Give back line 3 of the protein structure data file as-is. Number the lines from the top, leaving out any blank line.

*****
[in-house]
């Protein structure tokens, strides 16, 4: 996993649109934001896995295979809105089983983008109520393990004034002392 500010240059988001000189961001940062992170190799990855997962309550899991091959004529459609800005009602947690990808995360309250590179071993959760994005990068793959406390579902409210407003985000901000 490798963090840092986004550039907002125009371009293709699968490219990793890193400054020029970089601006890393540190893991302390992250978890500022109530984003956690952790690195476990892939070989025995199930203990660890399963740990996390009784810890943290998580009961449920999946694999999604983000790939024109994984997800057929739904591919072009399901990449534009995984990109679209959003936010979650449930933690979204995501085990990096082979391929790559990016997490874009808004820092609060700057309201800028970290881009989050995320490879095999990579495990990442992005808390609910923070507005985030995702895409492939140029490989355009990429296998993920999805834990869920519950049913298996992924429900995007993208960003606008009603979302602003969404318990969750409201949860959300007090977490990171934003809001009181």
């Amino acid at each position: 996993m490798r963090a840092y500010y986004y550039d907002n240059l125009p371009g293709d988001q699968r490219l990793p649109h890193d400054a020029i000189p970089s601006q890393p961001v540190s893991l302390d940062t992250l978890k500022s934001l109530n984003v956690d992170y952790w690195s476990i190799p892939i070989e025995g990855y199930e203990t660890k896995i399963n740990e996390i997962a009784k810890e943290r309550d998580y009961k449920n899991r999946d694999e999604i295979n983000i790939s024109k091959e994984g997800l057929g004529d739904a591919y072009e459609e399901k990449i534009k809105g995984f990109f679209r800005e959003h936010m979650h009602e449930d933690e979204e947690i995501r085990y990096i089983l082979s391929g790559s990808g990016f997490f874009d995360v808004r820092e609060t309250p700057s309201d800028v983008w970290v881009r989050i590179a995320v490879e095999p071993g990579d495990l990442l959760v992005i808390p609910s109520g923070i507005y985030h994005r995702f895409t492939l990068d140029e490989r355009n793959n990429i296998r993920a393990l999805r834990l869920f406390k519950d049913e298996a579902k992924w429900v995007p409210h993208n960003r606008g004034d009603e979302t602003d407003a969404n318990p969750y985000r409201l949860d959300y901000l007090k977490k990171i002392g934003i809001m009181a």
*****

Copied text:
């Amino acid at each position: 996993m490798r963090a840092y500010y986004y550039d907002n240059l125009p371009g293709d988001q699968r490219l990793p649109h890193d400054a020029i000189p970089s601006q890393p961001v540190s893991l302390d940062t992250l978890k500022s934001l109530n984003v956690d992170y952790w690195s476990i190799p892939i070989e025995g990855y199930e203990t660890k896995i399963n740990e996390i997962a009784k810890e943290r309550d998580y009961k449920n899991r999946d694999e999604i295979n983000i790939s024109k091959e994984g997800l057929g004529d739904a591919y072009e459609e399901k990449i534009k809105g995984f990109f679209r800005e959003h936010m979650h009602e449930d933690e979204e947690i995501r085990y990096i089983l082979s391929g790559s990808g990016f997490f874009d995360v808004r820092e609060t309250p700057s309201d800028v983008w970290v881009r989050i590179a995320v490879e095999p071993g990579d495990l990442l959760v992005i808390p609910s109520g923070i507005y985030h994005r995702f895409t492939l990068d140029e490989r355009n793959n990429i296998r993920a393990l999805r834990l869920f406390k519950d049913e298996a579902k992924w429900v995007p409210h993208n960003r606008g004034d009603e979302t602003d407003a969404n318990p969750y985000r409201l949860d959300y901000l007090k977490k990171i002392g934003i809001m009181a």